There are some places in the world where you have to pinch yourself to check that your not in some crazy dream. In fact, you may feel like you have been transported from one world to another as you step out of your 4x4 to walk across desert, islands and gigantic rock formations...that's without even mentioning the salt flats.

Don't follow my flaw in booking your Uyuni TourFish Island

I spent hours reading reviews of drunk drivers, poor food, useless guides and discovered there are over eighty companies offering the tour, so I created my own shortlist with the intention of bargaining on the day. After six months in South America, I sadly let my purse strings take over and ended up handing over my cash to a company that didn't even have a name above it's door!

I myself wasn't too bothered on bagging an English speaking guide, but have come to learn the hard way that this often says more about the service itself. My guide didn't even introduce himself let alone provide any informative tidbits to the tour. It might be said that a well informed, experienced guide would pick up a few words of English over the years as a result of enjoying communicating with their customers!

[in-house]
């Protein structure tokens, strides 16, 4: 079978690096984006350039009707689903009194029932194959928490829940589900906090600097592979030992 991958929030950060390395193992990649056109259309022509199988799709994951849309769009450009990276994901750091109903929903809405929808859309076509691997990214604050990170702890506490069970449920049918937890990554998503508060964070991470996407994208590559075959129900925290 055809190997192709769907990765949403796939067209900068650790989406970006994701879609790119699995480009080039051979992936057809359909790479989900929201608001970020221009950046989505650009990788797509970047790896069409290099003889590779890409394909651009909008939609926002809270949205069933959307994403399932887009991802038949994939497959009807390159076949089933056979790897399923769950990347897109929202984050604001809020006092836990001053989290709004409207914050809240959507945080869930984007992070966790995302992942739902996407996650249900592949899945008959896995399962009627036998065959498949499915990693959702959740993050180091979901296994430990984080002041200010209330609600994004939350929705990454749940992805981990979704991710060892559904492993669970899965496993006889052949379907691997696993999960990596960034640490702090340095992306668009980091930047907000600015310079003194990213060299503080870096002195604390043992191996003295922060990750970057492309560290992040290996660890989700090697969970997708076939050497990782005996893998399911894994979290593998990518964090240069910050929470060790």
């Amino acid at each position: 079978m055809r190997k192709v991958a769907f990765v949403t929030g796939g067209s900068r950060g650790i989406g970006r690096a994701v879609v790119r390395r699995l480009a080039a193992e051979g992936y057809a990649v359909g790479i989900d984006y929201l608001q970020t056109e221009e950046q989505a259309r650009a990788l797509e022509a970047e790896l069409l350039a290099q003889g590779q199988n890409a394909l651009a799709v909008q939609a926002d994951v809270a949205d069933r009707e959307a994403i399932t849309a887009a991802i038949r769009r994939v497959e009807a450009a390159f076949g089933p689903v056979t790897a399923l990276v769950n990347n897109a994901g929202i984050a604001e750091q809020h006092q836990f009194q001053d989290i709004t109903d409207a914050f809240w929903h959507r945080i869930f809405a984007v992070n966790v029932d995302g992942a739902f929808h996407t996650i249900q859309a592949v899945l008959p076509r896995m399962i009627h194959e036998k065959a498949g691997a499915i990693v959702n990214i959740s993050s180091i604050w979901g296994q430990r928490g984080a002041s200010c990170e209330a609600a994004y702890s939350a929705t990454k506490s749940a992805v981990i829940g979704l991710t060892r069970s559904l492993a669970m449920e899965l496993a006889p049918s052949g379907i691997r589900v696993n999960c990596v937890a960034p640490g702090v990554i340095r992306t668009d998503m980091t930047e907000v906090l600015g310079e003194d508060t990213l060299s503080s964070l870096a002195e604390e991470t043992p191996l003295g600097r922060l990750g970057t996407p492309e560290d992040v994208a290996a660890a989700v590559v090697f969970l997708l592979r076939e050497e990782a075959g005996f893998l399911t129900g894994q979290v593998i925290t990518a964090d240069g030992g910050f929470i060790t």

After a delayed start, due to one couple arguing that they had been given misleading information when they paid for the tour, we headed straight to the ten thousand million tons of salt. Skidding across the seemingly indefinite surface of white sodium chloride in your 4x4 sure is a thrilling experience...even if you're squished three of you in the back seat. The better companies stick to six in a car meaning if you're a solo traveler like me, you might have more chance of being paired up with a new friend, rather than the seventh wheel among three couples.


I thought I had timed it perfectly para ver el cielo un el piso (to see the sky in the floor), but while there was some reflection for my yoga pose, there wasn't the mirror of the clouds and blue skies that made my jaw drop at photos I had seen online.

The Salt Flats

The views were still spectacular, but as some guides handed out dinosaur figurines and wine bottles I was a little disappointed that all we had to work with was a shoe, a cookie and a minuscule llama keyring. I would strongly suggest thinking ahead; this unique perspective probably won't be something you will come across again anytime soon. As we discovered when it took four goes at capturing a video of some of us jumping in and out of a shoe, it may need a few takes to get the precision required for the desired effect. If you are going to volunteer to play photographer, be prepared to get wet, as laying down creates the optimum level for the perfect shot.

All aboard the cookieRiding a keyring

On the second day of my tour I was enjoying breakfast with my group, when I was asked to get in a car to drop off my backpack in some shed, which I could only hope at the time was secure. Only then discovering that I would be joining a new group (not to mention a totally different company) I was dropped somewhere and placed into another vehicle. It obviously hadn't been explained to my new group either, as some made disgruntled comments about not having enough room at the back.